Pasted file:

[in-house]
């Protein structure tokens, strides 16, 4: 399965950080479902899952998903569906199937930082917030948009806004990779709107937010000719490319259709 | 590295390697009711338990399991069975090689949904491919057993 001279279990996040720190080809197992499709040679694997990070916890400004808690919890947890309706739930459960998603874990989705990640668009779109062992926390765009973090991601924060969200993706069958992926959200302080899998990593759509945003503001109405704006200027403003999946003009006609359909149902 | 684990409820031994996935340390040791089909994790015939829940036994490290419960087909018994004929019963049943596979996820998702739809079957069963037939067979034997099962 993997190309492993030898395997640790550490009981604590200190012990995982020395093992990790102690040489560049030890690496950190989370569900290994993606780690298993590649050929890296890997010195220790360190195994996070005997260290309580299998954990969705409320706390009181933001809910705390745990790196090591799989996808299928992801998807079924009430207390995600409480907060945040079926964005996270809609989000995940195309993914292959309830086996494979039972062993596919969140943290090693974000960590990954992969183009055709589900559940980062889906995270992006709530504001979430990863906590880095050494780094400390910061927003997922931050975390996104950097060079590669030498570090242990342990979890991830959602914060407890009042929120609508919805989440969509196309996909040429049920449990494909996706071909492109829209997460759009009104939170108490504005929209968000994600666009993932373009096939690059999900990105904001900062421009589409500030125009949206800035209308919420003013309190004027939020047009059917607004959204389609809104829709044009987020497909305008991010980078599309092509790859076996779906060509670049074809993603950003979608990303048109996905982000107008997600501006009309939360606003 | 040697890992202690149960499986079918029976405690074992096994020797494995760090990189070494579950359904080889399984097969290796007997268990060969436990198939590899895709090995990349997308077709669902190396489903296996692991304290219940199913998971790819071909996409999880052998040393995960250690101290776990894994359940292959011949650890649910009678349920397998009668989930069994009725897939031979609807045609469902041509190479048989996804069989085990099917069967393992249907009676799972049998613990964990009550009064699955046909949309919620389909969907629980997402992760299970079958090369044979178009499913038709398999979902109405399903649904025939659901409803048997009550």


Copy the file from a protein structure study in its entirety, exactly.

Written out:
[in-house]
């Protein structure tokens, strides 16, 4: 399965950080479902899952998903569906199937930082917030948009806004990779709107937010000719490319259709 | 590295390697009711338990399991069975090689949904491919057993 001279279990996040720190080809197992499709040679694997990070916890400004808690919890947890309706739930459960998603874990989705990640668009779109062992926390765009973090991601924060969200993706069958992926959200302080899998990593759509945003503001109405704006200027403003999946003009006609359909149902 | 684990409820031994996935340390040791089909994790015939829940036994490290419960087909018994004929019963049943596979996820998702739809079957069963037939067979034997099962 993997190309492993030898395997640790550490009981604590200190012990995982020395093992990790102690040489560049030890690496950190989370569900290994993606780690298993590649050929890296890997010195220790360190195994996070005997260290309580299998954990969705409320706390009181933001809910705390745990790196090591799989996808299928992801998807079924009430207390995600409480907060945040079926964005996270809609989000995940195309993914292959309830086996494979039972062993596919969140943290090693974000960590990954992969183009055709589900559940980062889906995270992006709530504001979430990863906590880095050494780094400390910061927003997922931050975390996104950097060079590669030498570090242990342990979890991830959602914060407890009042929120609508919805989440969509196309996909040429049920449990494909996706071909492109829209997460759009009104939170108490504005929209968000994600666009993932373009096939690059999900990105904001900062421009589409500030125009949206800035209308919420003013309190004027939020047009059917607004959204389609809104829709044009987020497909305008991010980078599309092509790859076996779906060509670049074809993603950003979608990303048109996905982000107008997600501006009309939360606003 | 040697890992202690149960499986079918029976405690074992096994020797494995760090990189070494579950359904080889399984097969290796007997268990060969436990198939590899895709090995990349997308077709669902190396489903296996692991304290219940199913998971790819071909996409999880052998040393995960250690101290776990894994359940292959011949650890649910009678349920397998009668989930069994009725897939031979609807045609469902041509190479048989996804069989085990099917069967393992249907009676799972049998613990964990009550009064699955046909949309919620389909969907629980997402992760299970079958090369044979178009499913038709398999979902109405399903649904025939659901409803048997009550």